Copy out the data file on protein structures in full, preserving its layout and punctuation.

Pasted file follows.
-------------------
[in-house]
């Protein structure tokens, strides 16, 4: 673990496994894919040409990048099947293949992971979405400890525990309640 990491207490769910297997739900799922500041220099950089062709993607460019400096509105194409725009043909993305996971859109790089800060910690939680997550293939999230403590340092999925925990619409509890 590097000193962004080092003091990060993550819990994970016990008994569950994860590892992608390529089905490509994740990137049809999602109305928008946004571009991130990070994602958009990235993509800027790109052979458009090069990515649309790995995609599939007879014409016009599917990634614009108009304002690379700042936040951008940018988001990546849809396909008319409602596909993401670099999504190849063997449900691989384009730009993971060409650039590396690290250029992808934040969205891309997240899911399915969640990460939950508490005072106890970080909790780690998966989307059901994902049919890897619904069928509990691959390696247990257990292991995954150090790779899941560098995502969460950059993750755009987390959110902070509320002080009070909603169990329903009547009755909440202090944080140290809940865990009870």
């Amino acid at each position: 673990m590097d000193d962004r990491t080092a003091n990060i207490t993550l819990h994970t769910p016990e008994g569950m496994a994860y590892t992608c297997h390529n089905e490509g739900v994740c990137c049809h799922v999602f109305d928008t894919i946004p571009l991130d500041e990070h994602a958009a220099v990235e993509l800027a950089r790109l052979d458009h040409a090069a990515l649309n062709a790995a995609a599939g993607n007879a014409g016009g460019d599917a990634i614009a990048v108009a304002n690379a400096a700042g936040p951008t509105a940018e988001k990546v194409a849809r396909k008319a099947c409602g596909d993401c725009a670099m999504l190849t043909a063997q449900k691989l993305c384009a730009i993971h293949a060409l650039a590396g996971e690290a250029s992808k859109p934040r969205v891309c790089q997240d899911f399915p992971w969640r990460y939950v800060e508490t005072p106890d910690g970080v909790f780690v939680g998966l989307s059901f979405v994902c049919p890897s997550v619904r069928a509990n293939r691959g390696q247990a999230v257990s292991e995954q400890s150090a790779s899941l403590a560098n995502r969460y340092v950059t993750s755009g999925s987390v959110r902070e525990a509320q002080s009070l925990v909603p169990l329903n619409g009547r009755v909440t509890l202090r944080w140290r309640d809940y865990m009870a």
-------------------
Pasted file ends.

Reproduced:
[in-house]
């Protein structure tokens, strides 16, 4: 673990496994894919040409990048099947293949992971979405400890525990309640 990491207490769910297997739900799922500041220099950089062709993607460019400096509105194409725009043909993305996971859109790089800060910690939680997550293939999230403590340092999925925990619409509890 590097000193962004080092003091990060993550819990994970016990008994569950994860590892992608390529089905490509994740990137049809999602109305928008946004571009991130990070994602958009990235993509800027790109052979458009090069990515649309790995995609599939007879014409016009599917990634614009108009304002690379700042936040951008940018988001990546849809396909008319409602596909993401670099999504190849063997449900691989384009730009993971060409650039590396690290250029992808934040969205891309997240899911399915969640990460939950508490005072106890970080909790780690998966989307059901994902049919890897619904069928509990691959390696247990257990292991995954150090790779899941560098995502969460950059993750755009987390959110902070509320002080009070909603169990329903009547009755909440202090944080140290809940865990009870």
């Amino acid at each position: 673990m590097d000193d962004r990491t080092a003091n990060i207490t993550l819990h994970t769910p016990e008994g569950m496994a994860y590892t992608c297997h390529n089905e490509g739900v994740c990137c049809h799922v999602f109305d928008t894919i946004p571009l991130d500041e990070h994602a958009a220099v990235e993509l800027a950089r790109l052979d458009h040409a090069a990515l649309n062709a790995a995609a599939g993607n007879a014409g016009g460019d599917a990634i614009a990048v108009a304002n690379a400096a700042g936040p951008t509105a940018e988001k990546v194409a849809r396909k008319a099947c409602g596909d993401c725009a670099m999504l190849t043909a063997q449900k691989l993305c384009a730009i993971h293949a060409l650039a590396g996971e690290a250029s992808k859109p934040r969205v891309c790089q997240d899911f399915p992971w969640r990460y939950v800060e508490t005072p106890d910690g970080v909790f780690v939680g998966l989307s059901f979405v994902c049919p890897s997550v619904r069928a509990n293939r691959g390696q247990a999230v257990s292991e995954q400890s150090a790779s899941l403590a560098n995502r969460y340092v950059t993750s755009g999925s987390v959110r902070e525990a509320q002080s009070l925990v909603p169990l329903n619409g009547r009755v909440t509890l202090r944080w140290r309640d809940y865990m009870a």